While 1:1 personalization might not be feasible unless you have years worth of data for each customer, there are a number of factors that are sureshot indicators of a customer’s preferences. Factors such as the number of visits to a website, type of device used for purchase, or geographical location are largely permanent characteristics of a shopper that help brands in gauging their preferences and accordingly tailoring experiences on the site.
Mobile and e-commerce technologies brought about the first wave of transformations for the fashion industry. Now, we can look ahead to the next possibilities for retail, more specifically virtual reality technology.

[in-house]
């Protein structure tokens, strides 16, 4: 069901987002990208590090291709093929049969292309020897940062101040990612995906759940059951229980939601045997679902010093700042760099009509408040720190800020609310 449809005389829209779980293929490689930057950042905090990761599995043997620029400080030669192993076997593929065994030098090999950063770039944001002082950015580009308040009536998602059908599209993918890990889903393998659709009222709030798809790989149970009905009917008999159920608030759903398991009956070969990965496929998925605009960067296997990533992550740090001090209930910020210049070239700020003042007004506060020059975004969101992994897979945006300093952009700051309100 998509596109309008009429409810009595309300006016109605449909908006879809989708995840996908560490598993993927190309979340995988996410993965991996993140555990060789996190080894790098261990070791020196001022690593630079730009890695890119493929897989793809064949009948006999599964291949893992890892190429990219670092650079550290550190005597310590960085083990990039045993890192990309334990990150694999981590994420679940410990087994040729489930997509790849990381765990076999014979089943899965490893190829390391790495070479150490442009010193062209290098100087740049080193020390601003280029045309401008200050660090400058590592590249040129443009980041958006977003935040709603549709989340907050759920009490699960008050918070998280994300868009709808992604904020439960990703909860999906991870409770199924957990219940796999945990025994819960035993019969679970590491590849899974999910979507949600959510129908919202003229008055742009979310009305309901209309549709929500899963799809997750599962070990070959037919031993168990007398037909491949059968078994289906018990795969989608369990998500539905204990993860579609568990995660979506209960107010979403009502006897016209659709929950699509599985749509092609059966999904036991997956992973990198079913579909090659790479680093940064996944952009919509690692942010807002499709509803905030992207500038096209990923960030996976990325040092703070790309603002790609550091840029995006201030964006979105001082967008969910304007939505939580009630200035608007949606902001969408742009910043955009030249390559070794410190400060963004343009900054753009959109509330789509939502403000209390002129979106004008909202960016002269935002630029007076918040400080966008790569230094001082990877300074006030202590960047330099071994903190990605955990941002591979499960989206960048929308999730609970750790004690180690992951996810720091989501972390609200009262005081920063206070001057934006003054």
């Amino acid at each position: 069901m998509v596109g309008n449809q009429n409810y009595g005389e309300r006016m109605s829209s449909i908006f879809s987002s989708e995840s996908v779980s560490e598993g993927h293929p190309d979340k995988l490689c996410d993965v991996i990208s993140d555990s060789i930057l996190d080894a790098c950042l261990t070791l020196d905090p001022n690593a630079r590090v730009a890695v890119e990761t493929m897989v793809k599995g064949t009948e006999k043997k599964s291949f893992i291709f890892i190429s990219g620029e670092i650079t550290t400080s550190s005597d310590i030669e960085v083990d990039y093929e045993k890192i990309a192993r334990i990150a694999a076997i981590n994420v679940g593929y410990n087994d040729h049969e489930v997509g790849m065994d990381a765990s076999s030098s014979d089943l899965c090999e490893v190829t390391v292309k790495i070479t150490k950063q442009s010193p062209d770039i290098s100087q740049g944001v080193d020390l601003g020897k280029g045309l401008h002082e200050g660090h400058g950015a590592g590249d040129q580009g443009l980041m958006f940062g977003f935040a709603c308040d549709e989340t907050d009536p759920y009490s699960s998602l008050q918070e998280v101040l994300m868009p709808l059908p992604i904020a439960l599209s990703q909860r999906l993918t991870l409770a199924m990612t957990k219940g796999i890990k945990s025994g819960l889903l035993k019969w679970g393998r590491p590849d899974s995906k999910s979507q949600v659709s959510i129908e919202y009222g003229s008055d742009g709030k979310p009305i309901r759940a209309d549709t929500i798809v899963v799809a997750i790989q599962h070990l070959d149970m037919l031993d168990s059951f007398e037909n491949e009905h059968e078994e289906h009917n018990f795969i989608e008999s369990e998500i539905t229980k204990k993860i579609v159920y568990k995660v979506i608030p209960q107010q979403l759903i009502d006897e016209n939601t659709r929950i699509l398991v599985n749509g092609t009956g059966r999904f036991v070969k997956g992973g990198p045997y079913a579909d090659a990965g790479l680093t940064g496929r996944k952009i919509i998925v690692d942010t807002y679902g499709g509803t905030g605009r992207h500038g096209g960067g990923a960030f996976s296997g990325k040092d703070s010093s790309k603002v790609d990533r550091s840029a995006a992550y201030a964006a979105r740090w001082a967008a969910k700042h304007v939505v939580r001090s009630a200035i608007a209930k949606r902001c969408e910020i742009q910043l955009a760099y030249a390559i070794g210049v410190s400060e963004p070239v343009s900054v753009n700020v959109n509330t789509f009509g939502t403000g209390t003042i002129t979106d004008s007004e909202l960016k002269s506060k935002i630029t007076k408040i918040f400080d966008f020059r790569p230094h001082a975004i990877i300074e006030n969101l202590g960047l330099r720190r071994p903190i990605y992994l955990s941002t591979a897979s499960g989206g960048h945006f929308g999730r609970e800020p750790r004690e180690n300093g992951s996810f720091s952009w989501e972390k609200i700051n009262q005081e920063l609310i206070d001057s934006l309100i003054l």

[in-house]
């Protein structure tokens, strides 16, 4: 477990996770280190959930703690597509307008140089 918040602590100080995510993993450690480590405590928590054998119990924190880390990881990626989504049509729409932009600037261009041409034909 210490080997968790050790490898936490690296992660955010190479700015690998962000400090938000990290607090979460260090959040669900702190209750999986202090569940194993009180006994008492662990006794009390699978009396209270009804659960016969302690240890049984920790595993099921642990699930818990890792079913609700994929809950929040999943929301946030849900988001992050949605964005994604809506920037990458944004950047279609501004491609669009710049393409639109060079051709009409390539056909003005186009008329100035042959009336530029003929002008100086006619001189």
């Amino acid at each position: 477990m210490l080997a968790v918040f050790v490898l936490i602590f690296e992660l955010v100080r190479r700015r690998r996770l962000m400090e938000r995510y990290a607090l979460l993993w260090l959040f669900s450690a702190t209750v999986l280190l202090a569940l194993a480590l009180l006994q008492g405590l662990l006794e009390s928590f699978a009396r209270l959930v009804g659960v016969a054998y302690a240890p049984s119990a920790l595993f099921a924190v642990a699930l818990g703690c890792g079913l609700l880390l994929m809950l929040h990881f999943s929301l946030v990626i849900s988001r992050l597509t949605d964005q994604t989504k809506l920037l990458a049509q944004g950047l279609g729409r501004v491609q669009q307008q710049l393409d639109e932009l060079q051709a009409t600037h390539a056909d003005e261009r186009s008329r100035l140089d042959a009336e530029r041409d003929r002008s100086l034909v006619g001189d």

These days, on their mobiles customers can easily browse through the various items and with one click, purchase. However, there have been many occasions where brands have suffered the backlash from customers who received items that didn’t match their online equivalents or simply didn’t meet expectations.
But, new VR platforms are arising that are changing the game by merging the physical and online worlds of retail.. For example, try-on avatars are becoming a big hit in the fashion industry. Apps such as DressingRoom are using augmented reality technology to enable shoppers to try outfits on an avatar — customized to the correct measurements — before purchasing an item. These platforms, change the online shopping experience for the better, as avatars and virtual platforms engage and retain the customers for longer. Now, customers can physically see the product on themselves or in the intended space before purchasing.